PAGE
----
During the second session, subjects completed a standardized 5 min warm-up on a bicycle ergometer (intensity: 50% body mass in Watt, 60 RPM). They then performed two movement tasks: (a) walking over a suddenly tilting plate and (b) 180° cutting. These tasks were chosen to provoke external moments in the frontal and transverse planes, respectively, and therefore to induce instability and relative motion between femur and tibia. Each patient performed both movement tasks under three different conditions: injured leg with rigid brace, injured leg with soft brace, and injured leg without brace. The order of the three conditions within each movement task was randomized for all subjects.
Walking over tiltable plate: The subjects were instructed to walk across a 7.5 m walkway at a prescribed speed of 5 km/h (± 5%), verified using infrared timing gates (Figure 1A). A custom-made tiltable plate (60 × 60 cm) was embedded in the middle of the walkway, which had to be struck by the subjects with their injured leg. Hydraulic controlled tilting of the plate by 9° either to the left or to the right side, provoking a supination or pronation at the ankle, was triggered by another infrared timing gate positioned at the beginning of the walkway. The time delay between triggering and onset of tilting was set by a custom-made software program allowing for two different conditions: the plate was either already completely tilted before being struck (predictive condition) or the plate tilted when it was struck (reactive condition). Both time delay (predictive or reactive) and tilting direction (pronation or supination) were randomized within each of the three brace conditions. Hence, subjects were unaware of the tilting condition prior to movement initiation. For each test condition, three valid trials were recorded. Thus, a total of 36 successful trials were recorded: 2 time delay × 2 tilting directions × 3 brace conditions × 3 trials. However, since valgus movements are more important than varus movements in the context of ACL injuries, only pronation trials (18 trials) were analyzed in this paper.
Figure 1. Experimental setup of movement tasks: (A) walking, and (B) 180° cutting. Plate contact occurred always with injured leg. Cutting movement (B) was performed in a step turn manner.
Cutting of 180°: Subjects performed a cutting movement of 180° after walking with a prescribed approach speed of 7 km/h (± 5%). The experimental setup (Figure 1B) was very similar to the walking task, however, the plate embedded in the middle of the walkway was fixed in a straight position rather than tilting. The distance from initial position to the plate was 3.5 m. Two timing gates were positioned 1 and 2 m in front of the plate and were used to control approach speed. The cutting movement was performed on the plate in a step turn manner using the injured leg. Three valid trials were recorded for each test condition resulting in a total of 9 recorded trials (3 brace conditions × 3 trials).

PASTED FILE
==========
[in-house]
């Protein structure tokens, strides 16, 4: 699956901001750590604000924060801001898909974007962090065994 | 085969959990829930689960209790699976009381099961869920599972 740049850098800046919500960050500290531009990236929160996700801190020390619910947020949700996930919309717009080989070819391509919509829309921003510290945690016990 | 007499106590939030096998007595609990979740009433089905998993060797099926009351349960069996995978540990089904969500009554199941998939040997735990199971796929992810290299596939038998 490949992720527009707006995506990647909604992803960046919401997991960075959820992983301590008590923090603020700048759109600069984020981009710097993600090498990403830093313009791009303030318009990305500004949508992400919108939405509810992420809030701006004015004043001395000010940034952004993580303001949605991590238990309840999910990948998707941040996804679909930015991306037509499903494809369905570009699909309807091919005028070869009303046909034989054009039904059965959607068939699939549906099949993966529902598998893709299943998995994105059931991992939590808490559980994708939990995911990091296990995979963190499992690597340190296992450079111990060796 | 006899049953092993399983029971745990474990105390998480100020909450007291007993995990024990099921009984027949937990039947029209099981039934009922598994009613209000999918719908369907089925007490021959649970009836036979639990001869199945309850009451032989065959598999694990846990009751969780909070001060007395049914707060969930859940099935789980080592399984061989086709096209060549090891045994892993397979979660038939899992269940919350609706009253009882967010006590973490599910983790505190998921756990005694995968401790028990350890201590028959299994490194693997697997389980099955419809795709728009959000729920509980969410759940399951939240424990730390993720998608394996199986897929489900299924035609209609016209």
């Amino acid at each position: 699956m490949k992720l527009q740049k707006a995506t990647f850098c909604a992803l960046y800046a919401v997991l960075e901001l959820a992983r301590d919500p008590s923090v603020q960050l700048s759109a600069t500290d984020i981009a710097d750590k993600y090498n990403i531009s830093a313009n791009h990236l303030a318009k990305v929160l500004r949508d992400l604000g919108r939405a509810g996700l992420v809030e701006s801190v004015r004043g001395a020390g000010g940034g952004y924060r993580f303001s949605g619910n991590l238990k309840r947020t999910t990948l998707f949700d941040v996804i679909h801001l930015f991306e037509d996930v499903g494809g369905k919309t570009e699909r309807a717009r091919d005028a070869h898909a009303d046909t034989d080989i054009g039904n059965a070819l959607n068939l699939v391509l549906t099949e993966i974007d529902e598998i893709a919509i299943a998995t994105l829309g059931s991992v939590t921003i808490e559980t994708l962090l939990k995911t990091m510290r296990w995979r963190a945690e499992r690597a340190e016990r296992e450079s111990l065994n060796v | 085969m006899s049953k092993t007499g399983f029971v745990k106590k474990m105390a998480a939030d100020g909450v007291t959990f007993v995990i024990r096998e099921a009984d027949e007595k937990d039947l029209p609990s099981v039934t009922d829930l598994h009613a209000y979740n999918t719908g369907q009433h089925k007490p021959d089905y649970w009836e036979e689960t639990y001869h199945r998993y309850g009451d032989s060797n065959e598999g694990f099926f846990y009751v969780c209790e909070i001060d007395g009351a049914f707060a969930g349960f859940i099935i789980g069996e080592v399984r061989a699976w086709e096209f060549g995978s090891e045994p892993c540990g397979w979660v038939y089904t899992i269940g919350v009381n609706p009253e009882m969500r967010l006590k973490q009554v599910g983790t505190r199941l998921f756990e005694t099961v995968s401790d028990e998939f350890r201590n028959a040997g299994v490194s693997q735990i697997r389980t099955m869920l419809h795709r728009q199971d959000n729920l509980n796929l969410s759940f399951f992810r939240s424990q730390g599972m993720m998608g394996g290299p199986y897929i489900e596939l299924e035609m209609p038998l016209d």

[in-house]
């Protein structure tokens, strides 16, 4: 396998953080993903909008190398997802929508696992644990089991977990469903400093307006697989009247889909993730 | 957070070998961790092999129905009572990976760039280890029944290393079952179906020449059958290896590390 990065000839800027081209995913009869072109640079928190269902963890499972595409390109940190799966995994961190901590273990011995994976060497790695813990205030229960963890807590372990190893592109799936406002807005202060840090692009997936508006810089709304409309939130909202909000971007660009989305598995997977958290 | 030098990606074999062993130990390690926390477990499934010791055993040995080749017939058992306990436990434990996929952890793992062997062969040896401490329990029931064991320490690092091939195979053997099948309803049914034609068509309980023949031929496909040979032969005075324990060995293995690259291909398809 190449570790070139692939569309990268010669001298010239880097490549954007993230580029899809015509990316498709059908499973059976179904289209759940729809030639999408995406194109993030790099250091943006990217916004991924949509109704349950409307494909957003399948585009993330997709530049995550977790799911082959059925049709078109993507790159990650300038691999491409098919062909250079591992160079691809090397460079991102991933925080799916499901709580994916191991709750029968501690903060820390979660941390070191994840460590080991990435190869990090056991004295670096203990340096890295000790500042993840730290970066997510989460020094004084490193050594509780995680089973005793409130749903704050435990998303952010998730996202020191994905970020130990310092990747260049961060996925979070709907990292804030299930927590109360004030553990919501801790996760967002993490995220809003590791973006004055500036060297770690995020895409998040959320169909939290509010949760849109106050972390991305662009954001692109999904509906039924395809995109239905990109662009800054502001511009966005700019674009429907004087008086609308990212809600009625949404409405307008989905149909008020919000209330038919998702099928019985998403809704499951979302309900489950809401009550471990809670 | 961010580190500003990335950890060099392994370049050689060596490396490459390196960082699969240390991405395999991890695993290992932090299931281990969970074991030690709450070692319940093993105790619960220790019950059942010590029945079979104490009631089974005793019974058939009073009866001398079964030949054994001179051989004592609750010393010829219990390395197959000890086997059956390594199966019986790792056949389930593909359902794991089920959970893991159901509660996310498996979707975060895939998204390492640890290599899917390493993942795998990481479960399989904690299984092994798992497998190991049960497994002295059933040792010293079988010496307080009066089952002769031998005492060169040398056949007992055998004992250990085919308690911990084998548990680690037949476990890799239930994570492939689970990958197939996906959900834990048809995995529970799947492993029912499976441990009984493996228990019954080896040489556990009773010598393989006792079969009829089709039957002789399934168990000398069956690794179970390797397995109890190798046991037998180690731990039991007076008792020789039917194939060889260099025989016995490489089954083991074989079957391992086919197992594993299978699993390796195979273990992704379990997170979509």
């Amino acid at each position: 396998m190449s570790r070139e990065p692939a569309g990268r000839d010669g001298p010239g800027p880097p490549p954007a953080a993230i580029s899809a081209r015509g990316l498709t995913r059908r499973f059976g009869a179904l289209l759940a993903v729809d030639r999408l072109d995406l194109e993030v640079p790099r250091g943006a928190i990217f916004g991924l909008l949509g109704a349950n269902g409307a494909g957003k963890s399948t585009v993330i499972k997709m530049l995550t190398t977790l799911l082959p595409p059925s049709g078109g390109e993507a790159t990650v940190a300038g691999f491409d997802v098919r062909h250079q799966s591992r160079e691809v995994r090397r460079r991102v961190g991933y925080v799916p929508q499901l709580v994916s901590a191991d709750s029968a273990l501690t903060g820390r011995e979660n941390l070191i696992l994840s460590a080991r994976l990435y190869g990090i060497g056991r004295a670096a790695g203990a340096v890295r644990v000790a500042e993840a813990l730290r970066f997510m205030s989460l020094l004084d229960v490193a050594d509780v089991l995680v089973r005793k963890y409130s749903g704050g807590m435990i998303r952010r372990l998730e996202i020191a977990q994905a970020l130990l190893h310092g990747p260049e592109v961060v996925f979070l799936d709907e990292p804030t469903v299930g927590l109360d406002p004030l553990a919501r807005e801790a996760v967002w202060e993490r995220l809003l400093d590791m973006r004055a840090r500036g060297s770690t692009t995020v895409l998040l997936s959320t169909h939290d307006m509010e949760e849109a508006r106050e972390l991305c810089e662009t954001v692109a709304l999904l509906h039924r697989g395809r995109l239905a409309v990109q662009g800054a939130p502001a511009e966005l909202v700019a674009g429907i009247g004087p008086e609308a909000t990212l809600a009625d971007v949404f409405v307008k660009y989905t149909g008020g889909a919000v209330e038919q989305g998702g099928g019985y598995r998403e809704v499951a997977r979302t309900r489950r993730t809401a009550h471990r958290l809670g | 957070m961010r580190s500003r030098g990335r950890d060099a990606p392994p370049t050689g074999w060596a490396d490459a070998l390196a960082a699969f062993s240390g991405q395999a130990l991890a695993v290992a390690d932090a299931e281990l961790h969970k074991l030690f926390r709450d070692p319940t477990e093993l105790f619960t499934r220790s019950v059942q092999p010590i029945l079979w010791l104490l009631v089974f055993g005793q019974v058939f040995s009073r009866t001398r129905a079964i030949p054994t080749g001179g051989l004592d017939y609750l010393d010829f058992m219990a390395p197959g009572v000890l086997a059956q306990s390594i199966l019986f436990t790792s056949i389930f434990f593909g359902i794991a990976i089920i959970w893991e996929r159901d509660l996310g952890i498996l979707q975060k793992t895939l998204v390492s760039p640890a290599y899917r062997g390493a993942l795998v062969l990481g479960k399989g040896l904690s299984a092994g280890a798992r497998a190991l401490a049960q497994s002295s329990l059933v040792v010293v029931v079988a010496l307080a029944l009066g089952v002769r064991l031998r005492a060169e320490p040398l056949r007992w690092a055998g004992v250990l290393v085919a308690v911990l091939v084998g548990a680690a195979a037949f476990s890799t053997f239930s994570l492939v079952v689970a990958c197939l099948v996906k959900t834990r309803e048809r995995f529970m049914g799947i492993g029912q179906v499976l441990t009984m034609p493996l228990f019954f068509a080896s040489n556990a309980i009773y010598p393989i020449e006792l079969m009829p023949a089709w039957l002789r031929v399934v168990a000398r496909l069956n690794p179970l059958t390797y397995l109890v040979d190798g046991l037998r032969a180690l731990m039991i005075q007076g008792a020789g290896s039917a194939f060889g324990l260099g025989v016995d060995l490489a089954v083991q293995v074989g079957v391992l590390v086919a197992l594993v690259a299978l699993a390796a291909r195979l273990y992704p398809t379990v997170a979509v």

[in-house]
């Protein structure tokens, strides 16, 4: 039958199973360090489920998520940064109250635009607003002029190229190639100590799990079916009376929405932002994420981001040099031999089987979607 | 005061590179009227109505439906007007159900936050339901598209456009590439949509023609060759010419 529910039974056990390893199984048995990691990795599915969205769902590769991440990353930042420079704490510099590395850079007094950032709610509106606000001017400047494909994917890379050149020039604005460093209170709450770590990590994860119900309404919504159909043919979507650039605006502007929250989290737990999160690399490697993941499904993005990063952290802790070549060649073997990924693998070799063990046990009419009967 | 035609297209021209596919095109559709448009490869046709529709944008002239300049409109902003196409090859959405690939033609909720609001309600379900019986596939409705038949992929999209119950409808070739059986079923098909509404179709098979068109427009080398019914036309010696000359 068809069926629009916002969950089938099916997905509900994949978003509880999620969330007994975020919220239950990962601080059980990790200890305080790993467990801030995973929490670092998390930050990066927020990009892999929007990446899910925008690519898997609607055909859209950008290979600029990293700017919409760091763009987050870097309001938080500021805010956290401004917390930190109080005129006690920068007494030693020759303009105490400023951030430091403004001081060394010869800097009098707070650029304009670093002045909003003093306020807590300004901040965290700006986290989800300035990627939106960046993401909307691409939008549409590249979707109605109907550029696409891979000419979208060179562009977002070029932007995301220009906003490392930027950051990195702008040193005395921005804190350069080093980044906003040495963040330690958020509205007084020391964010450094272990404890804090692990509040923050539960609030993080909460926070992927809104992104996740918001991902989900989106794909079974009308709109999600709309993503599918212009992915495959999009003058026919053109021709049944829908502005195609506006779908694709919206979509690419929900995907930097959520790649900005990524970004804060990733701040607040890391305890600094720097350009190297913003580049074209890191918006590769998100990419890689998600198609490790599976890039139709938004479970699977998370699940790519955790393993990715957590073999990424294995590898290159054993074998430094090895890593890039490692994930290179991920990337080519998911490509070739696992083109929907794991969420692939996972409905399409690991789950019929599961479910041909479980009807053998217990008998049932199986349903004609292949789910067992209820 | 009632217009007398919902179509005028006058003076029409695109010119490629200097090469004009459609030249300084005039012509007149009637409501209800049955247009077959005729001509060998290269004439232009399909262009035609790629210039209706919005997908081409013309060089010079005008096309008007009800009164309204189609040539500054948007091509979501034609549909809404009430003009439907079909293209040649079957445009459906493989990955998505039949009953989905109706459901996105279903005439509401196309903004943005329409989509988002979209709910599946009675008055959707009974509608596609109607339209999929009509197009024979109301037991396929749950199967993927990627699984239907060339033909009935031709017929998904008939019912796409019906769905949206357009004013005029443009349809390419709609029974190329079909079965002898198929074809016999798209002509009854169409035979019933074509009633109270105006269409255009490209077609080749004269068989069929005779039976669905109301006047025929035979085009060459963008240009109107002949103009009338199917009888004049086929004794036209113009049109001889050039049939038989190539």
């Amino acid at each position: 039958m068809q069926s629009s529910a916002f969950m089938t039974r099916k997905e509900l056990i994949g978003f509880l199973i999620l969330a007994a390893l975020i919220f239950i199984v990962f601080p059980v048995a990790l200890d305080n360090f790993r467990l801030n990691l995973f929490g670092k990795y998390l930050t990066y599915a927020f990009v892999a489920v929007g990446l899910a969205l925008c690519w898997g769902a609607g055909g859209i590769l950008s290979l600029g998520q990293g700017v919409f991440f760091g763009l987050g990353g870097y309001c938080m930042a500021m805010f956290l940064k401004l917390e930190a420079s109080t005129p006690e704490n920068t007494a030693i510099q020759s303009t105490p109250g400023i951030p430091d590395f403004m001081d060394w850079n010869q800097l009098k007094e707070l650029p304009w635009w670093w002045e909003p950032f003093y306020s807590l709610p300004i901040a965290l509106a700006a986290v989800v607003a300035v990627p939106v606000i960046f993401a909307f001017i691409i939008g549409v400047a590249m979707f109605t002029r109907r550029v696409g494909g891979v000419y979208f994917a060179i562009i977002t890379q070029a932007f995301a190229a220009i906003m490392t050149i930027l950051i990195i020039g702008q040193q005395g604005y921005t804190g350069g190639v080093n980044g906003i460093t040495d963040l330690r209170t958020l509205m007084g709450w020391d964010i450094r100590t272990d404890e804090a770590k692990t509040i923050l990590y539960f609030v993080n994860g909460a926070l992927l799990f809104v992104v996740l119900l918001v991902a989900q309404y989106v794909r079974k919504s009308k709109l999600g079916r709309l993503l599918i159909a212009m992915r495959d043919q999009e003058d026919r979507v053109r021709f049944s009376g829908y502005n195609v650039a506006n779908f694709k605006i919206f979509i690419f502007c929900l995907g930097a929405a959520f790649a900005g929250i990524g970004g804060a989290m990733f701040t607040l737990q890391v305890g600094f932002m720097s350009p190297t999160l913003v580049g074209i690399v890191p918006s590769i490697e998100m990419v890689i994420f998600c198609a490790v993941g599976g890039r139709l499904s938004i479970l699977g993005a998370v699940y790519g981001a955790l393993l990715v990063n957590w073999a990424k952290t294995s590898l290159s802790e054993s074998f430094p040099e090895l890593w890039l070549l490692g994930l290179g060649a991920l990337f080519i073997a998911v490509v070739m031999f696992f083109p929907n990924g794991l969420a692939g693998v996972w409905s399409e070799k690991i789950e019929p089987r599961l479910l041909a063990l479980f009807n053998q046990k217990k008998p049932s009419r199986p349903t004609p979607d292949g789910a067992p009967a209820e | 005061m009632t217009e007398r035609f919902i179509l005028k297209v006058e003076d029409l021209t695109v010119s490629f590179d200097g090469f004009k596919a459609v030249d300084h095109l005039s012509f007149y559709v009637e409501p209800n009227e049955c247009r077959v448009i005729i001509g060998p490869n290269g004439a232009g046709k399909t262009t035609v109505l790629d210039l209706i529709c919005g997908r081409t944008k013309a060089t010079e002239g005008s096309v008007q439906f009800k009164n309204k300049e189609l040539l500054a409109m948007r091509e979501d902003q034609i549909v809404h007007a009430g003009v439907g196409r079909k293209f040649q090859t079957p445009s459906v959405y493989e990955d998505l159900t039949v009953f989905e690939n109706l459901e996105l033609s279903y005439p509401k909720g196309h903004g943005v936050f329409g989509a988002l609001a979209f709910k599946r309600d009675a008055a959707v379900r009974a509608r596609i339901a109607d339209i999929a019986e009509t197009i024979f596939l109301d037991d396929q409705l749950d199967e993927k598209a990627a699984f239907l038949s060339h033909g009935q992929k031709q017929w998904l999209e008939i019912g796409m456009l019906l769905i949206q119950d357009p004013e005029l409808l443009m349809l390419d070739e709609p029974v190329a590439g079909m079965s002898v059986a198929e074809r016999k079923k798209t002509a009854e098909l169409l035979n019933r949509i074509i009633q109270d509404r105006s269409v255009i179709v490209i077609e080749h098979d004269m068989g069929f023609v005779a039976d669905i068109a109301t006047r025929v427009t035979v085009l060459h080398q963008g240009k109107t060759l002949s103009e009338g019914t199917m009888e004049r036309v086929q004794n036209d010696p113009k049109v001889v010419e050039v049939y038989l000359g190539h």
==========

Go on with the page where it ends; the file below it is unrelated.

A motion capture system (10 cameras; 200 Hz; Vicon Motion Systems; Oxford Metrics Group, Oxford, United Kingdom) was used to capture 42 spherical retro-reflective markers (14 mm) placed on predefined anatomical landmarks of the subject (Figures 2A,B). In addition 22 anthropometric measurements were taken manually according to the alaska Dynamicus Handbook [Advanced Lagrangian Solver in kinetic Analysis, Insys GmbH, Chemnitz, Germany (Härtel and Hermsdorf, 2006)]. A static trial was recorded during which the participants stood in a neutral position, with their feet shoulder-width apart, toes pointing anteriorly and hip and knee joints in full extension. This static trial was used to adapt the multi-body-model (alaska Dynamicus) to each subject. Three dimensional ground reaction forces were captured with the custom-made tiltable plate embedded in the middle of the walkway.
Knee Marker Reconstruction